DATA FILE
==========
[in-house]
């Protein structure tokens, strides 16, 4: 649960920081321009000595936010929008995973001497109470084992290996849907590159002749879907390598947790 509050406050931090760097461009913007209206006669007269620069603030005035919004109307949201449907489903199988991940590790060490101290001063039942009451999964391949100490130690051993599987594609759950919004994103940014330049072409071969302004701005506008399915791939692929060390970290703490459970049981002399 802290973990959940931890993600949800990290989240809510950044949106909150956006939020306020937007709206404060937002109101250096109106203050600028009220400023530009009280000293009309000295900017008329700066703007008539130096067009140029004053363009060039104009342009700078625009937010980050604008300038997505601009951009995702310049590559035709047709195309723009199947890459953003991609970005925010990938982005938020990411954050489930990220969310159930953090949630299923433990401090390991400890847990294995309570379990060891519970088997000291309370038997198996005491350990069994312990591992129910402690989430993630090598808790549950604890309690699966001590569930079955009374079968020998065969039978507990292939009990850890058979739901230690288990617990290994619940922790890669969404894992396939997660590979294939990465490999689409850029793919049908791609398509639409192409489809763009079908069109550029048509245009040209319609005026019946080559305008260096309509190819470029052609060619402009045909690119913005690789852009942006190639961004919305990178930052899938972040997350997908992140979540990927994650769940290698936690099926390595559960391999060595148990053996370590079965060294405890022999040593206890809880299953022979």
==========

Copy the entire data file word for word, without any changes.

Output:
[in-house]
């Protein structure tokens, strides 16, 4: 649960920081321009000595936010929008995973001497109470084992290996849907590159002749879907390598947790 509050406050931090760097461009913007209206006669007269620069603030005035919004109307949201449907489903199988991940590790060490101290001063039942009451999964391949100490130690051993599987594609759950919004994103940014330049072409071969302004701005506008399915791939692929060390970290703490459970049981002399 802290973990959940931890993600949800990290989240809510950044949106909150956006939020306020937007709206404060937002109101250096109106203050600028009220400023530009009280000293009309000295900017008329700066703007008539130096067009140029004053363009060039104009342009700078625009937010980050604008300038997505601009951009995702310049590559035709047709195309723009199947890459953003991609970005925010990938982005938020990411954050489930990220969310159930953090949630299923433990401090390991400890847990294995309570379990060891519970088997000291309370038997198996005491350990069994312990591992129910402690989430993630090598808790549950604890309690699966001590569930079955009374079968020998065969039978507990292939009990850890058979739901230690288990617990290994619940922790890669969404894992396939997660590979294939990465490999689409850029793919049908791609398509639409192409489809763009079908069109550029048509245009040209319609005026019946080559305008260096309509190819470029052609060619402009045909690119913005690789852009942006190639961004919305990178930052899938972040997350997908992140979540990927994650769940290698936690099926390595559960391999060595148990053996370590079965060294405890022999040593206890809880299953022979």